The notion that corporate tax holidays– congressional orders that allow corporations like Apple, Microsoft, Pfizer and others to bring overseas profits back to the US without penalty–create jobs is misleading and, based on previous such tax holidays mostly untrue.
According to an article in today’s NY Times Business section (a reliable source of real news), corporate tax holidays typically result in mergers and acquisition that typically result in job cuts.
…the last time Congress initiated a tax holiday, in 2004. The top 15 repatriating companies brought home $150 billion but reduced their work force by 20,931 jobs, according to a 2011 study commissioned by the Senate Permanent Subcommittee on Investigations.
In the coming months, Trump and his minions will be pushing for a new corporate tax holiday so that new jobs can be created. While this is certains to send shivers down the spines of most Trump supports, any jobs that will be created or not lost will not be the ones that midwestern small town employees or coal mines will benefit from. For example, the corporations with the largest amounts of overseas monies are Apple and Microsoft, two technology companies that are unlikely to create new jobs for coal miners, service employees or blue collar workers.
While many Trump supporters believe that Barack Obama and the Democrats were responsible for manufacturing job loss in the US, the real reasons for their loss was mechanization/robotization and globalization. The lost manufacturing jobs are never coming back–despite Trump’s assertions that they are—and the only way unemployed factory workers will find new work is through retraining or moving to urban centers where jobs for unskilled workers appear to be on the rise. Corporate tax holidays, income tax cuts and reduction in social programs will not lead to new job creation but to job loss.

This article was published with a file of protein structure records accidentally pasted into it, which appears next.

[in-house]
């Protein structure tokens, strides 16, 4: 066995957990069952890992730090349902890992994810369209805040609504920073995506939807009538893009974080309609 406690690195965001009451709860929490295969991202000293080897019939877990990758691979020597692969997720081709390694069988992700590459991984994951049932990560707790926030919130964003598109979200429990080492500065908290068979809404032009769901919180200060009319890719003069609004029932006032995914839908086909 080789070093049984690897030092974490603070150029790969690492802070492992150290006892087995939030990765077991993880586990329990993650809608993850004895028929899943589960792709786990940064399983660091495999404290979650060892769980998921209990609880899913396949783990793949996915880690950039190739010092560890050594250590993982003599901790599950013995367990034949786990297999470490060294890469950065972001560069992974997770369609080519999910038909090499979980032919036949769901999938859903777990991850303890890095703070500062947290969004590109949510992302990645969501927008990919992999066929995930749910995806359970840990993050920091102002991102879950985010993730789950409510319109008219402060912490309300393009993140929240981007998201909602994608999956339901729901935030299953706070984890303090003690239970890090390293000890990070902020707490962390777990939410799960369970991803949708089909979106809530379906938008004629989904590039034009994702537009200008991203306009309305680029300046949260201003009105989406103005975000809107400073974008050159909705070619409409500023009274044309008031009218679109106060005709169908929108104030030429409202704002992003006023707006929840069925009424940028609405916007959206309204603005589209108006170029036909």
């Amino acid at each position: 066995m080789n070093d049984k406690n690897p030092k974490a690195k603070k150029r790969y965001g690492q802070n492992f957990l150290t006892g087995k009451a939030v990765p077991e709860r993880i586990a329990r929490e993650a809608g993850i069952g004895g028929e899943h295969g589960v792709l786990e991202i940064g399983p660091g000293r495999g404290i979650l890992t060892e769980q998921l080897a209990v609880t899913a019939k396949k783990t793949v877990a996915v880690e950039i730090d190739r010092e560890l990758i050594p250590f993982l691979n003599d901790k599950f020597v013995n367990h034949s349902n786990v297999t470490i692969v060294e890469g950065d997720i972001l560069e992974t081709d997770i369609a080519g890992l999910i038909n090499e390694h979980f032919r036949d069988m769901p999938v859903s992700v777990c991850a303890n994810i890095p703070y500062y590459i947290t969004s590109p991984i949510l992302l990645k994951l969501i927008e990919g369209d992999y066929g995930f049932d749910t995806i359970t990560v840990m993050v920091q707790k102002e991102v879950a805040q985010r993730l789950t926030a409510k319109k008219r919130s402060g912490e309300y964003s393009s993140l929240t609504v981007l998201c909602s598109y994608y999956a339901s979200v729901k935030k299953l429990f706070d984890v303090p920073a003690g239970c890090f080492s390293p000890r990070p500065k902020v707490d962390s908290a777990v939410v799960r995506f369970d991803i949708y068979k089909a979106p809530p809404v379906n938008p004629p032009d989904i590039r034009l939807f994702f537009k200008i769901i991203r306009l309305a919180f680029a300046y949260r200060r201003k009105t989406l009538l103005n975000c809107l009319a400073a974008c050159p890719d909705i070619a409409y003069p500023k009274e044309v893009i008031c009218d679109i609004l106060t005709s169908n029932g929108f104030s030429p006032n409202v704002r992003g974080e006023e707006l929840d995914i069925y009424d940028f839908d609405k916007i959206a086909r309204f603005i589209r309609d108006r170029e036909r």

Don’t let Trump destroy the economic recovery that President Obama brought to this nation.
Until next time…
Good Luck and Good Job Hunting
I vividly remember when Netscape and Microsoft were “duking it out” for browser dominance in the mid 1990s. As you may have guessed, I was an ardent Netscape supporter. Unfortunately, Microsoft cleaned Netscape’s clock and Internet Explore (IE) became the default web browser of choice for many years,
Although I run a blog, belong to many social networks and like to think of myself as somebody who readily embraces change, I have religiously used IE since Netscape’s demise. That said, I never noticed how slow and clunky IE was until I started working at home again. I always attributed IE’s slowness and frequently aberrant behavior at work to my employer’s woefully inadequate internet connection. However, because I connect to the internet at home via FIOS, IE’s continued lack of responsiveness and frequent crashes could no longer be explained by inadequate “pipe size” or poor connectivity.
The thing that sealed the deal for me were my unsuccessful attempts last evening to use IE to access my Fantasy Football League’s homepage to check yesterdays results. My obsessive need to learn my Fantasy Football fate, forced me to use Firefox to attempt to access the site (I downloaded a version of Firefox several years ago). While I still wasn’t able to connect to my Fantasy Football homepage (the servers were jammed by other obsessive people like me), I found that I was able to access many of my other favorite websites much more quickly and with greater ease than I had ever experienced with IE (with or without a FIOS connection). An apt comparison for the speed differences between Firefox and IE is Usain Bolt’s dominating performance over the rest of the field in the 100 meter race at this year’s Olympics in Beijing.
Over the past few years, many technologically-savvy people suggested that I switch from IE to Firefox. I didn’t because I subscribe to the notion that if “it ain’t broke, don’t fix it.” That said, I am now a Firefox devotee. I feel like I just emerged from the Dark Ages!!!!!
Until next time…
Good Luck and Good Web Surfing (use Firefox…it rocks)